we arrive at the dock and are among a handful of people getting off the boat. jim finds us a guy who is running a bed and breakfast and we are soon off to his place. we ride in the back of a golf cart, apparently the vehicular standard here. 

we pass through what passes as the village and see people beginning to queue for the hump to the volcano. we arrive at our bed and breakfast long enough to throw our luggage into the place, gather our gear and push off to the volcano.

we have already decided not to pay 50 eu each to climb the volcano with a certified guide, despite signs at the harbour that indicate we cannot climb without one. we also decide to ignore the "lonely planet's" suggestion to do the same. we don't need no stinking guides.....l mean, the volcano is right there ( l am pointing to it) and it sounds like a jet talking off every 20 could we ever get off the beaten path.

fortuitously our b/b is located at the intersection of what appears to be a trail up the hill so we take it. it is now 1745 hrs, light is beginning to fade, the humidity is fierce and it is probably still over 30 c.

we spent the next hour heading thru 10ft high grass that begins to thin just as the sun sets. we now can see climbing parties on the horizon above us.

the trail is now only a foot or two wide and begins to switchback upon itself every 20-30 meters. there is nothing here but rocks and volcanic sand....and cliffs and gullies and other bad things. the noise from the volcano is now becoming deafening.

jim sets a blistering pace and we are soon on the heels, literally, of climbers who have started hours ahead of us.....and there is a small price to pay ie my legs are going to explode from lactic acid buildup. l have not had leg cramps like seems like for hours earlier ie vesuvius:)

we stop and decide to get some pictures. we also take stock of a coupla things. is getting dark. two, my rechargeable batteries in my camera are dead, and jim's camera packs it in soon thereafter...fitting.  three, it is getting dark and we are on the side of an active volcano in the middle of the Mediterranean and it is beautiful and loud and perhaps a little dangerous. it is also going to be a real treat when the time comes to head down.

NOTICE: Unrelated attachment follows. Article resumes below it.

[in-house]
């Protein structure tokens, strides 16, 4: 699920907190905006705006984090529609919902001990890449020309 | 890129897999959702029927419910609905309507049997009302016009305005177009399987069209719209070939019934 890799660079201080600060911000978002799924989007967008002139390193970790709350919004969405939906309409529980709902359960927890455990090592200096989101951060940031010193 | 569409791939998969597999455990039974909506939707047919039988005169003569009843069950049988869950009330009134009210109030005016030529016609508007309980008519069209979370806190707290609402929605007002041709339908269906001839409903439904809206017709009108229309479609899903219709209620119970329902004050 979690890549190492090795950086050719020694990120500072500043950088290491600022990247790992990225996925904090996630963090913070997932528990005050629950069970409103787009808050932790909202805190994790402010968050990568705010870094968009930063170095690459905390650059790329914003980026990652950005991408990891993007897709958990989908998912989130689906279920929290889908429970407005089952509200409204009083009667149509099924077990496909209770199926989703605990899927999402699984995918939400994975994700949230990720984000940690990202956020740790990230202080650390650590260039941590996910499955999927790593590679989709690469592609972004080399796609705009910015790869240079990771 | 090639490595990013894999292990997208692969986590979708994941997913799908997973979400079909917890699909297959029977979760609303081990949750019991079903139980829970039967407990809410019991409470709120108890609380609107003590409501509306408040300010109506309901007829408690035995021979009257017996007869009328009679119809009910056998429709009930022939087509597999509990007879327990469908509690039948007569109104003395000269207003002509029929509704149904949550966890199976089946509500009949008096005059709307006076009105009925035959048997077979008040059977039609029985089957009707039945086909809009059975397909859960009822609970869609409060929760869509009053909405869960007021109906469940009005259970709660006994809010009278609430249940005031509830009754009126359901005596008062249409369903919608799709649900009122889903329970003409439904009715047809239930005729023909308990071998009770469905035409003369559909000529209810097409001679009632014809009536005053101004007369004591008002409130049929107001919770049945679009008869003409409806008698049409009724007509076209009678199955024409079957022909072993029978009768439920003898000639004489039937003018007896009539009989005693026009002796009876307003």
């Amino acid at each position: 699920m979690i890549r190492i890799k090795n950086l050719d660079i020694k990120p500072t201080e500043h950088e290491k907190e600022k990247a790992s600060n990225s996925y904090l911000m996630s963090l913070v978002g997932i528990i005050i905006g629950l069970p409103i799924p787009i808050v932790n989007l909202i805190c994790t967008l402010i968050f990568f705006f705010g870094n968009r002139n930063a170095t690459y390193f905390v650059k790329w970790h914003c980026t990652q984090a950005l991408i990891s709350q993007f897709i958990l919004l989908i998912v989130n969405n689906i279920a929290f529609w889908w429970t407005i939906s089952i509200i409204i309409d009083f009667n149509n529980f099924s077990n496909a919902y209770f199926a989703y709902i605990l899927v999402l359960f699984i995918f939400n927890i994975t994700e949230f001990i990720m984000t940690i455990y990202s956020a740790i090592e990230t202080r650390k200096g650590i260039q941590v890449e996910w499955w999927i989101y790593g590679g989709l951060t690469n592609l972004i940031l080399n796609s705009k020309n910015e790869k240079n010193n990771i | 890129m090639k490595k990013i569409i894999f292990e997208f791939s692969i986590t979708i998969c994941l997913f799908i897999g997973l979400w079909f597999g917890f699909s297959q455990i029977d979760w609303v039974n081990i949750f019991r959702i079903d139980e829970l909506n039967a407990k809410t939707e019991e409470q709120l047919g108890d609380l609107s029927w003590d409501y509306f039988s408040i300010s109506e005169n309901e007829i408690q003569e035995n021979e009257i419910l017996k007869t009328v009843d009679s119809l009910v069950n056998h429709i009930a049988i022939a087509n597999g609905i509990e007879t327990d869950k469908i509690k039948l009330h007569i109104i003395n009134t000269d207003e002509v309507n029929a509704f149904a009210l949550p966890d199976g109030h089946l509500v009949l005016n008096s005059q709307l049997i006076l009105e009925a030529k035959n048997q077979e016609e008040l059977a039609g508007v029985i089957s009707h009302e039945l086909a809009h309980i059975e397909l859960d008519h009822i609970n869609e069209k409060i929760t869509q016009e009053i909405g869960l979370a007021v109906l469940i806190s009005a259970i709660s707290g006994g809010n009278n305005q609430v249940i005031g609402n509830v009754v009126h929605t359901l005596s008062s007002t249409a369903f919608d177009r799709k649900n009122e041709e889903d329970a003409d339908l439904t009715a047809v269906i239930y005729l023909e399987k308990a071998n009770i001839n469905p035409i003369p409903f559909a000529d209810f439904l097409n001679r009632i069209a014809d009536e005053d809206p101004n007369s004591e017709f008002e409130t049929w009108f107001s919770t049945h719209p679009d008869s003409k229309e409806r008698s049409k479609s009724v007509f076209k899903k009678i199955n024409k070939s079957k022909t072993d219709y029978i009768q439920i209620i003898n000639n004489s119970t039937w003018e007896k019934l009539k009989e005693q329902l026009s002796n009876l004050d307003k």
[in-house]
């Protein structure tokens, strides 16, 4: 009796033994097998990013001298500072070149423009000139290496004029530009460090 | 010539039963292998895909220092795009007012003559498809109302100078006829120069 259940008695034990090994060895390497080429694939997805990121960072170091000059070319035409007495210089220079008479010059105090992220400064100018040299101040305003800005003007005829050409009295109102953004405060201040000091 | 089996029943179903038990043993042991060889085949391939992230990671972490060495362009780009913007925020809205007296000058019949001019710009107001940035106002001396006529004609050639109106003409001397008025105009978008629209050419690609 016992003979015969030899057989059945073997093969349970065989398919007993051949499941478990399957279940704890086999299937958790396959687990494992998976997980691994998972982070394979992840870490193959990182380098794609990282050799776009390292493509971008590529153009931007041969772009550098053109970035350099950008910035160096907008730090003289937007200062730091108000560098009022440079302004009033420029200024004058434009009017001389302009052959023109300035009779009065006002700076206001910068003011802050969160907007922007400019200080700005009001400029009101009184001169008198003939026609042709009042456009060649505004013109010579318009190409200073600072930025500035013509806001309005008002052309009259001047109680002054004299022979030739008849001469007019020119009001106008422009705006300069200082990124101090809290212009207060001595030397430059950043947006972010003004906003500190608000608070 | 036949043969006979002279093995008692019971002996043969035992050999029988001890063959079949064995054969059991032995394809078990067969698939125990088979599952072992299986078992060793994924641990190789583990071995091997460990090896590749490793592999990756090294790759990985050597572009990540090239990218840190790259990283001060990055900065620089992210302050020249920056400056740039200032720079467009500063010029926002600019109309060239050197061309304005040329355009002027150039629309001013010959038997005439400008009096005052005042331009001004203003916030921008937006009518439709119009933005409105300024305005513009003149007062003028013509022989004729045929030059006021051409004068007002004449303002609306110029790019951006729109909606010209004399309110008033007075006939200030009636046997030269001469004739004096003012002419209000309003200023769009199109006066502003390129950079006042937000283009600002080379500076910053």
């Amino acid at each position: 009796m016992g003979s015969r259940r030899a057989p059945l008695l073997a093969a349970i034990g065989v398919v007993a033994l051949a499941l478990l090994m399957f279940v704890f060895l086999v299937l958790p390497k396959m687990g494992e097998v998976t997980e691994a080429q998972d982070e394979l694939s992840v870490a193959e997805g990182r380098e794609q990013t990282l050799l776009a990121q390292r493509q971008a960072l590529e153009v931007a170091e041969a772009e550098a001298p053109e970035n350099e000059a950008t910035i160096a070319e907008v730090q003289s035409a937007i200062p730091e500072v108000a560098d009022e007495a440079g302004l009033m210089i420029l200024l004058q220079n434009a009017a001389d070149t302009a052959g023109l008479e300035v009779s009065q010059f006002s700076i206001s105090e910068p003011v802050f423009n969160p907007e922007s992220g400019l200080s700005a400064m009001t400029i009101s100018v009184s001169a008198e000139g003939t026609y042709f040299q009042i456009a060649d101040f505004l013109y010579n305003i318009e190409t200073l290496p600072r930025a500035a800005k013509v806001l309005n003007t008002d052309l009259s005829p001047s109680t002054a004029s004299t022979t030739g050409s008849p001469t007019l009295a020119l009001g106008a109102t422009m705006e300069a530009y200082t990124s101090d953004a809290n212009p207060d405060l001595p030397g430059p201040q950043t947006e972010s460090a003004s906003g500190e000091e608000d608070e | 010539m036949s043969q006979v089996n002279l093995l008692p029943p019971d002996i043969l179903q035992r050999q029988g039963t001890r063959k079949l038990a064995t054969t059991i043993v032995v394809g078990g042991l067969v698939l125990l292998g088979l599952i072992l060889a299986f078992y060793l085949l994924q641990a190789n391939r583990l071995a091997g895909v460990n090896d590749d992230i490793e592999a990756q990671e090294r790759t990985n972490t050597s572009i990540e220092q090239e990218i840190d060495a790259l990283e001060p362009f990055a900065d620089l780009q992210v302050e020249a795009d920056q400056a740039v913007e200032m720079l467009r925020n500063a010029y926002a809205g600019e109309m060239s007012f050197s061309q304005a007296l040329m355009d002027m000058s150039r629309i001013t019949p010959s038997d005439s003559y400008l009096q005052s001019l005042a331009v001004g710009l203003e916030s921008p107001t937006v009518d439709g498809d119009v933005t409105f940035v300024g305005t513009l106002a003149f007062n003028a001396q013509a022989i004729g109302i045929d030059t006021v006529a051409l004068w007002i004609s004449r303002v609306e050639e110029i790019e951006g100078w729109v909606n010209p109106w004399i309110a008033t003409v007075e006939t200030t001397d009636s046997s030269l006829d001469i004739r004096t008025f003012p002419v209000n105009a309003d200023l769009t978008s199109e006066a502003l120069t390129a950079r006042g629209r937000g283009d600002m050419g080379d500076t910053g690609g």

we arrive at the summit just as the team ahead of us does and we mingle, albeit in the dark, with them. an australian voice seeks us out in the dark...apparently she has heard us jabbering and thought we were americans.  we listen to her horror stories about the trip up and we share our rations with her ie beer, bread and some horrific sausage l've been carrying in my gear for days. her traveling companion, an italian girl she met on the hydrofoil, offers us a joint in return. we pass....the trip down the side of this thing is gonna be fun enuf with the beer inside of us.

these festivities are interrupted as a guide separates himself from the darkness and noise and informs us that we are not allowed to be here without a guide and under no circumstances are we to push to the crater edge a couple hundred meters up, without one. sure...ok...whatever.

we promptly ignore him and follow his team to the summit where we are assaulted by the noise for the better part of an hour. try to imagine an aircraft taking off about 100 m from your vantage point, every 20 minutes..... l yell as loud as l can but cannot hear myself.  l am less impressed by the light crater does it's thing every 20 minutes while its colleagues think about it. of the 4 major lightshows, we see each one fire perhaps one or twice and nothing is bigger than probably 20 m in the air.

we know that the guided tours go down an easier way off the crater and end up taking a boat ride back to town so we  decide not to follow the them as they leave the summit. as they leave l turn on my headlamp, and jim has one of those little thumb lites that you wear on a zipper. l quickly decide we need a lot more alcohol than we carried...this is going to be interesting. the first couple 100 meters are on a knife-edged arête and the trail along the ridge is the width of the trail along the ridge. anywhere off the trail up here is gonna be a bad thing.

there is zero reference to the trail with the exception of some light pollution from the village far below us. we avoid instant death, broken limbs and only get sidetracked once, following a sidetrack to another lookout below the crater. no big deal, climb most of the way up the summit and start again.

we arrive back at the b/b only a bit chastened....this would have been hellish if we had done it earlier in the summer. we have done the crater and back in 5 hrs....7 is the average. and 80 % of it we did in the dark. who needs a stinking guide?  

click on a picture to see a larger image. hit arrows at either end of the slideshow for more pictures.


stromboli and cat